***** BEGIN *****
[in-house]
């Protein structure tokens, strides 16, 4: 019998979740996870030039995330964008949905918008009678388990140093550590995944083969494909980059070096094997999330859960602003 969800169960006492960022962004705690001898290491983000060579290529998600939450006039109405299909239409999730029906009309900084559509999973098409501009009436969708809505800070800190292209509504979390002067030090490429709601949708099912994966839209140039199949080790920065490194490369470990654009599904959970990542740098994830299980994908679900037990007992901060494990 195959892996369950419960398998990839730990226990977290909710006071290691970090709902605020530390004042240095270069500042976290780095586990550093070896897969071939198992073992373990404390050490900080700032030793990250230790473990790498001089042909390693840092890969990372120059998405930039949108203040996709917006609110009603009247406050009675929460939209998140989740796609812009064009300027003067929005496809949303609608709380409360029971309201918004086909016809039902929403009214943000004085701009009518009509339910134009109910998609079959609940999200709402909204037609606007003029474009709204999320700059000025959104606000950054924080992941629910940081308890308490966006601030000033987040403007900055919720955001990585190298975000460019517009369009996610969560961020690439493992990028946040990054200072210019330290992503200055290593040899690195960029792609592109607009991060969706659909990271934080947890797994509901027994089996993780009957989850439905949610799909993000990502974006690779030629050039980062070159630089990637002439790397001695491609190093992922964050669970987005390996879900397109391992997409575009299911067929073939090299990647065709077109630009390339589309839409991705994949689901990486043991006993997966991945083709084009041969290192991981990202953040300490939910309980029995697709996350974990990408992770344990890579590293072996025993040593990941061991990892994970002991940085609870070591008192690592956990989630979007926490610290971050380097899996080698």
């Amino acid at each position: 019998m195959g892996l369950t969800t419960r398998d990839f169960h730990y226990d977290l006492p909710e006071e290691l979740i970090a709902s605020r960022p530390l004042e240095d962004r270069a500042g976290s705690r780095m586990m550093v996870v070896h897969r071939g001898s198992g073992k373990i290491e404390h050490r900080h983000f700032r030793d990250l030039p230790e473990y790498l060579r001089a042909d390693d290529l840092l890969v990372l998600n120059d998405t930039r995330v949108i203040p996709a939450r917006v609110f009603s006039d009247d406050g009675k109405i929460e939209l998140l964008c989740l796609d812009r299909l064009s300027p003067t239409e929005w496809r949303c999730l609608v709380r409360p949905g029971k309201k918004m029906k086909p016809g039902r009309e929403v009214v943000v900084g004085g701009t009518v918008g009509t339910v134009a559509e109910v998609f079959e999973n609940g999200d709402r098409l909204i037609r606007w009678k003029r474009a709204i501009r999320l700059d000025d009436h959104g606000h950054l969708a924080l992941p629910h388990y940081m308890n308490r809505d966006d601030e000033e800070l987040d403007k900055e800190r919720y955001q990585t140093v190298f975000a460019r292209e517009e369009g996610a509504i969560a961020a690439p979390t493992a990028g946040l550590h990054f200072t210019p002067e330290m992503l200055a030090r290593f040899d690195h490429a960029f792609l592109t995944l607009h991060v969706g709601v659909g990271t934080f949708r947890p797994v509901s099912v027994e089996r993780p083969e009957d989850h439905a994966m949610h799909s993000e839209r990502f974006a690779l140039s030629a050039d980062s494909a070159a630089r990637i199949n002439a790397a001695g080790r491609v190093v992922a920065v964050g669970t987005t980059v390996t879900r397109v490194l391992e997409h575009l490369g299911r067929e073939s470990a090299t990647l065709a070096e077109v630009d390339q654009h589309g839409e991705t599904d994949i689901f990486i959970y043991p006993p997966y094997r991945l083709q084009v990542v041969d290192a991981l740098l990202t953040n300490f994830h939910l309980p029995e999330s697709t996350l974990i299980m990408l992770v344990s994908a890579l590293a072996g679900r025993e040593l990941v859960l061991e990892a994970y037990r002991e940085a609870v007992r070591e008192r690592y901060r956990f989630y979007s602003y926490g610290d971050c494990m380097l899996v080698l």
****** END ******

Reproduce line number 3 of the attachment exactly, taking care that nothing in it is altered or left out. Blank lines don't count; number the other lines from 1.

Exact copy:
């Amino acid at each position: 019998m195959g892996l369950t969800t419960r398998d990839f169960h730990y226990d977290l006492p909710e006071e290691l979740i970090a709902s605020r960022p530390l004042e240095d962004r270069a500042g976290s705690r780095m586990m550093v996870v070896h897969r071939g001898s198992g073992k373990i290491e404390h050490r900080h983000f700032r030793d990250l030039p230790e473990y790498l060579r001089a042909d390693d290529l840092l890969v990372l998600n120059d998405t930039r995330v949108i203040p996709a939450r917006v609110f009603s006039d009247d406050g009675k109405i929460e939209l998140l964008c989740l796609d812009r299909l064009s300027p003067t239409e929005w496809r949303c999730l609608v709380r409360p949905g029971k309201k918004m029906k086909p016809g039902r009309e929403v009214v943000v900084g004085g701009t009518v918008g009509t339910v134009a559509e109910v998609f079959e999973n609940g999200d709402r098409l909204i037609r606007w009678k003029r474009a709204i501009r999320l700059d000025d009436h959104g606000h950054l969708a924080l992941p629910h388990y940081m308890n308490r809505d966006d601030e000033e800070l987040d403007k900055e800190r919720y955001q990585t140093v190298f975000a460019r292209e517009e369009g996610a509504i969560a961020a690439p979390t493992a990028g946040l550590h990054f200072t210019p002067e330290m992503l200055a030090r290593f040899d690195h490429a960029f792609l592109t995944l607009h991060v969706g709601v659909g990271t934080f949708r947890p797994v509901s099912v027994e089996r993780p083969e009957d989850h439905a994966m949610h799909s993000e839209r990502f974006a690779l140039s030629a050039d980062s494909a070159a630089r990637i199949n002439a790397a001695g080790r491609v190093v992922a920065v964050g669970t987005t980059v390996t879900r397109v490194l391992e997409h575009l490369g299911r067929e073939s470990a090299t990647l065709a070096e077109v630009d390339q654009h589309g839409e991705t599904d994949i689901f990486i959970y043991p006993p997966y094997r991945l083709q084009v990542v041969d290192a991981l740098l990202t953040n300490f994830h939910l309980p029995e999330s697709t996350l974990i299980m990408l992770v344990s994908a890579l590293a072996g679900r025993e040593l990941v859960l061991e990892a994970y037990r002991e940085a609870v007992r070591e008192r690592y901060r956990f989630y979007s602003y926490g610290d971050c494990m380097l899996v080698l």